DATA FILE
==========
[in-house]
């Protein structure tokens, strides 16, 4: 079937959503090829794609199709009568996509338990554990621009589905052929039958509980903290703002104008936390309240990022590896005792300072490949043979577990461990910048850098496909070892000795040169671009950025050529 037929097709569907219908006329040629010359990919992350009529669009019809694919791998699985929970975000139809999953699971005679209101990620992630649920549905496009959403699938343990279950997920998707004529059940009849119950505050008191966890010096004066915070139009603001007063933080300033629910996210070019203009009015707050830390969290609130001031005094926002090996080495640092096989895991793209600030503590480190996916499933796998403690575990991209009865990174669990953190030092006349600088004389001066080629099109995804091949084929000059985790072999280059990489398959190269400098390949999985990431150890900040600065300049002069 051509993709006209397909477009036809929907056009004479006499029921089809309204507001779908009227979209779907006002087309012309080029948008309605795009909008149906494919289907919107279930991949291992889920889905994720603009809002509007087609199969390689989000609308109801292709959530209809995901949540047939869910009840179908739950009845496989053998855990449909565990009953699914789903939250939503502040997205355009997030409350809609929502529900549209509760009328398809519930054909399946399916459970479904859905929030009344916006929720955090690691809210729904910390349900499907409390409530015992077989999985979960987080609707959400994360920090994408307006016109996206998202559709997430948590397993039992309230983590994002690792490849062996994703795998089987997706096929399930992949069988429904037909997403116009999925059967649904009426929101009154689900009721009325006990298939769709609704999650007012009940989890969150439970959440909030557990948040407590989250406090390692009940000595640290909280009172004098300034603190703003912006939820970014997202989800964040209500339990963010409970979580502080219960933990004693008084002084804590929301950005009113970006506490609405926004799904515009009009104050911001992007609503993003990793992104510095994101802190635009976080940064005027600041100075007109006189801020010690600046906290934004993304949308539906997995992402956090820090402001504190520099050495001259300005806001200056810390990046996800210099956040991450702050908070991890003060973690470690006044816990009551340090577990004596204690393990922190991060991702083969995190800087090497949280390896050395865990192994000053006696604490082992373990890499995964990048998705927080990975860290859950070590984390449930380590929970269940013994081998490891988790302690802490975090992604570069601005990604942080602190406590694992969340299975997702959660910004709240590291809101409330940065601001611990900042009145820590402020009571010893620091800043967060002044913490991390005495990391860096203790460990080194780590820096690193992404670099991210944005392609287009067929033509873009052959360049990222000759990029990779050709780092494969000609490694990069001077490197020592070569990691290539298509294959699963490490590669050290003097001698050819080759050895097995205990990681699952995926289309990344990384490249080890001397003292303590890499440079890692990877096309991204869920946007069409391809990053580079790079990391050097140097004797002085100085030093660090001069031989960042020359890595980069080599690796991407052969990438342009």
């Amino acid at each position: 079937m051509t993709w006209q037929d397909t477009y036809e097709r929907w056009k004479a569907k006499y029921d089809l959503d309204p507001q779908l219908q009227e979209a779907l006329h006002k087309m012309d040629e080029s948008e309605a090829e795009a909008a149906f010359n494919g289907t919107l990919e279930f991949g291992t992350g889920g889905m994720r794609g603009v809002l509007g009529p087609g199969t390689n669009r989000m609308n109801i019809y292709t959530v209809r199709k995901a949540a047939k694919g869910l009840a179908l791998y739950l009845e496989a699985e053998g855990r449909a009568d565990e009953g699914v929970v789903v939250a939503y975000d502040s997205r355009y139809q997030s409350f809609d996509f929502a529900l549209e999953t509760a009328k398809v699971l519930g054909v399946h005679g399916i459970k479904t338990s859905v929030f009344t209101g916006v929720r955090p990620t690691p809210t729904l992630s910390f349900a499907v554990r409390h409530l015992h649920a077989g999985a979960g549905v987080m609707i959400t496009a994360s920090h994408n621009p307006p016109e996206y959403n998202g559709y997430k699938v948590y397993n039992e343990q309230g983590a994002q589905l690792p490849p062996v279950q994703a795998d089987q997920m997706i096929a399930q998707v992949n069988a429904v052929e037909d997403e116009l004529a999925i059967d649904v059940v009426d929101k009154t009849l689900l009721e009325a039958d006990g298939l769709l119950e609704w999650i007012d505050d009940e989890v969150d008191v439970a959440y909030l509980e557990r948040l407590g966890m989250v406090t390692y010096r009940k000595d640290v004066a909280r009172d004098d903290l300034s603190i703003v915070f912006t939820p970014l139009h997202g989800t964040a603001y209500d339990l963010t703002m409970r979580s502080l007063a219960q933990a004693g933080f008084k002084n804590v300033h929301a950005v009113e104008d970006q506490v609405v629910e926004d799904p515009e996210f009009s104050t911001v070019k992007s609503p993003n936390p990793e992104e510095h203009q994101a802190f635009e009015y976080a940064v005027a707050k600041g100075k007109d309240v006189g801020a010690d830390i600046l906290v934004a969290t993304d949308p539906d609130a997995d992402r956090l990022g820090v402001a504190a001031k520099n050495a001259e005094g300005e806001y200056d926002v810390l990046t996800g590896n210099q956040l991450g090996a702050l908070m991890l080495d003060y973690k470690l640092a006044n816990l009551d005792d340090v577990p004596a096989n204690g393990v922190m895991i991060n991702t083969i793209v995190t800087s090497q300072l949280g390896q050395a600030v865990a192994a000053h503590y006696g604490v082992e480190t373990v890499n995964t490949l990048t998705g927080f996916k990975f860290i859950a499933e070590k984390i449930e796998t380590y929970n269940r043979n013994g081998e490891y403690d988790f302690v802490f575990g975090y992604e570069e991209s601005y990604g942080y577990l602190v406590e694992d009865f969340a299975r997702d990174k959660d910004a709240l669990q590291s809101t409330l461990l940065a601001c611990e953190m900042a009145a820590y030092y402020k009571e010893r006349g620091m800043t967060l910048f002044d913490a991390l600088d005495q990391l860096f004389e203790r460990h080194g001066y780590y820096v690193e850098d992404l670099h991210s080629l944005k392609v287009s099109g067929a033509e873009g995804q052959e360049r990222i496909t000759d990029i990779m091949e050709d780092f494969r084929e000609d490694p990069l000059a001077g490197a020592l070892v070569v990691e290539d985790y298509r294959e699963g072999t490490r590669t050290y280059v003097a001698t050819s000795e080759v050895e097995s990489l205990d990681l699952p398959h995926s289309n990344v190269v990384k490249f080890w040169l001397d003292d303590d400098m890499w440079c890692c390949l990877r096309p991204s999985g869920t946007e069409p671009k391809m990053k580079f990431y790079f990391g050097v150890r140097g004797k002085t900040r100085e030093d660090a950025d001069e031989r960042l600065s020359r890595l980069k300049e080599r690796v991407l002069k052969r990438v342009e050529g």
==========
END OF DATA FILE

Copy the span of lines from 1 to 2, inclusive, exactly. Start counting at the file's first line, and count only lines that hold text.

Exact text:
[in-house]
């Protein structure tokens, strides 16, 4: 079937959503090829794609199709009568996509338990554990621009589905052929039958509980903290703002104008936390309240990022590896005792300072490949043979577990461990910048850098496909070892000795040169671009950025050529 037929097709569907219908006329040629010359990919992350009529669009019809694919791998699985929970975000139809999953699971005679209101990620992630649920549905496009959403699938343990279950997920998707004529059940009849119950505050008191966890010096004066915070139009603001007063933080300033629910996210070019203009009015707050830390969290609130001031005094926002090996080495640092096989895991793209600030503590480190996916499933796998403690575990991209009865990174669990953190030092006349600088004389001066080629099109995804091949084929000059985790072999280059990489398959190269400098390949999985990431150890900040600065300049002069 051509993709006209397909477009036809929907056009004479006499029921089809309204507001779908009227979209779907006002087309012309080029948008309605795009909008149906494919289907919107279930991949291992889920889905994720603009809002509007087609199969390689989000609308109801292709959530209809995901949540047939869910009840179908739950009845496989053998855990449909565990009953699914789903939250939503502040997205355009997030409350809609929502529900549209509760009328398809519930054909399946399916459970479904859905929030009344916006929720955090690691809210729904910390349900499907409390409530015992077989999985979960987080609707959400994360920090994408307006016109996206998202559709997430948590397993039992309230983590994002690792490849062996994703795998089987997706096929399930992949069988429904037909997403116009999925059967649904009426929101009154689900009721009325006990298939769709609704999650007012009940989890969150439970959440909030557990948040407590989250406090390692009940000595640290909280009172004098300034603190703003912006939820970014997202989800964040209500339990963010409970979580502080219960933990004693008084002084804590929301950005009113970006506490609405926004799904515009009009104050911001992007609503993003990793992104510095994101802190635009976080940064005027600041100075007109006189801020010690600046906290934004993304949308539906997995992402956090820090402001504190520099050495001259300005806001200056810390990046996800210099956040991450702050908070991890003060973690470690006044816990009551340090577990004596204690393990922190991060991702083969995190800087090497949280390896050395865990192994000053006696604490082992373990890499995964990048998705927080990975860290859950070590984390449930380590929970269940013994081998490891988790302690802490975090992604570069601005990604942080602190406590694992969340299975997702959660910004709240590291809101409330940065601001611990900042009145820590402020009571010893620091800043967060002044913490991390005495990391860096203790460990080194780590820096690193992404670099991210944005392609287009067929033509873009052959360049990222000759990029990779050709780092494969000609490694990069001077490197020592070569990691290539298509294959699963490490590669050290003097001698050819080759050895097995205990990681699952995926289309990344990384490249080890001397003292303590890499440079890692990877096309991204869920946007069409391809990053580079790079990391050097140097004797002085100085030093660090001069031989960042020359890595980069080599690796991407052969990438342009």